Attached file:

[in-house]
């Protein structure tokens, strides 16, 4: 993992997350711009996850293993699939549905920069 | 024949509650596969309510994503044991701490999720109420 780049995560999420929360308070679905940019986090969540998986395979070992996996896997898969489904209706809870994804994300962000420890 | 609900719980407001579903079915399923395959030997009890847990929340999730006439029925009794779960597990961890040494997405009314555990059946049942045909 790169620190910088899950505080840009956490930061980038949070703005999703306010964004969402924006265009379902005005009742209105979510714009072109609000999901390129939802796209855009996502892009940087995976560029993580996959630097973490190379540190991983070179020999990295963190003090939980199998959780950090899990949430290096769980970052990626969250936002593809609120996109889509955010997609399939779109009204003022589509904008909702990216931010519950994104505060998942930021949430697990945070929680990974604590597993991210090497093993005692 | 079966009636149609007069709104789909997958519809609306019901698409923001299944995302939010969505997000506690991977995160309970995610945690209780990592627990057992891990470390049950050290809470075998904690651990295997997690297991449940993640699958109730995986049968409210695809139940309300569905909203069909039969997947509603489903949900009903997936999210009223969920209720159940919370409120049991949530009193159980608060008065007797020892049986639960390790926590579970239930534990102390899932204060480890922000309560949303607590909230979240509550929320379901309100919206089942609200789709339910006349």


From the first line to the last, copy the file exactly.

[in-house]
């Protein structure tokens, strides 16, 4: 993992997350711009996850293993699939549905920069 | 024949509650596969309510994503044991701490999720109420 780049995560999420929360308070679905940019986090969540998986395979070992996996896997898969489904209706809870994804994300962000420890 | 609900719980407001579903079915399923395959030997009890847990929340999730006439029925009794779960597990961890040494997405009314555990059946049942045909 790169620190910088899950505080840009956490930061980038949070703005999703306010964004969402924006265009379902005005009742209105979510714009072109609000999901390129939802796209855009996502892009940087995976560029993580996959630097973490190379540190991983070179020999990295963190003090939980199998959780950090899990949430290096769980970052990626969250936002593809609120996109889509955010997609399939779109009204003022589509904008909702990216931010519950994104505060998942930021949430697990945070929680990974604590597993991210090497093993005692 | 079966009636149609007069709104789909997958519809609306019901698409923001299944995302939010969505997000506690991977995160309970995610945690209780990592627990057992891990470390049950050290809470075998904690651990295997997690297991449940993640699958109730995986049968409210695809139940309300569905909203069909039969997947509603489903949900009903997936999210009223969920209720159940919370409120049991949530009193159980608060008065007797020892049986639960390790926590579970239930534990102390899932204060480890922000309560949303607590909230979240509550929320379901309100919206089942609200789709339910006349």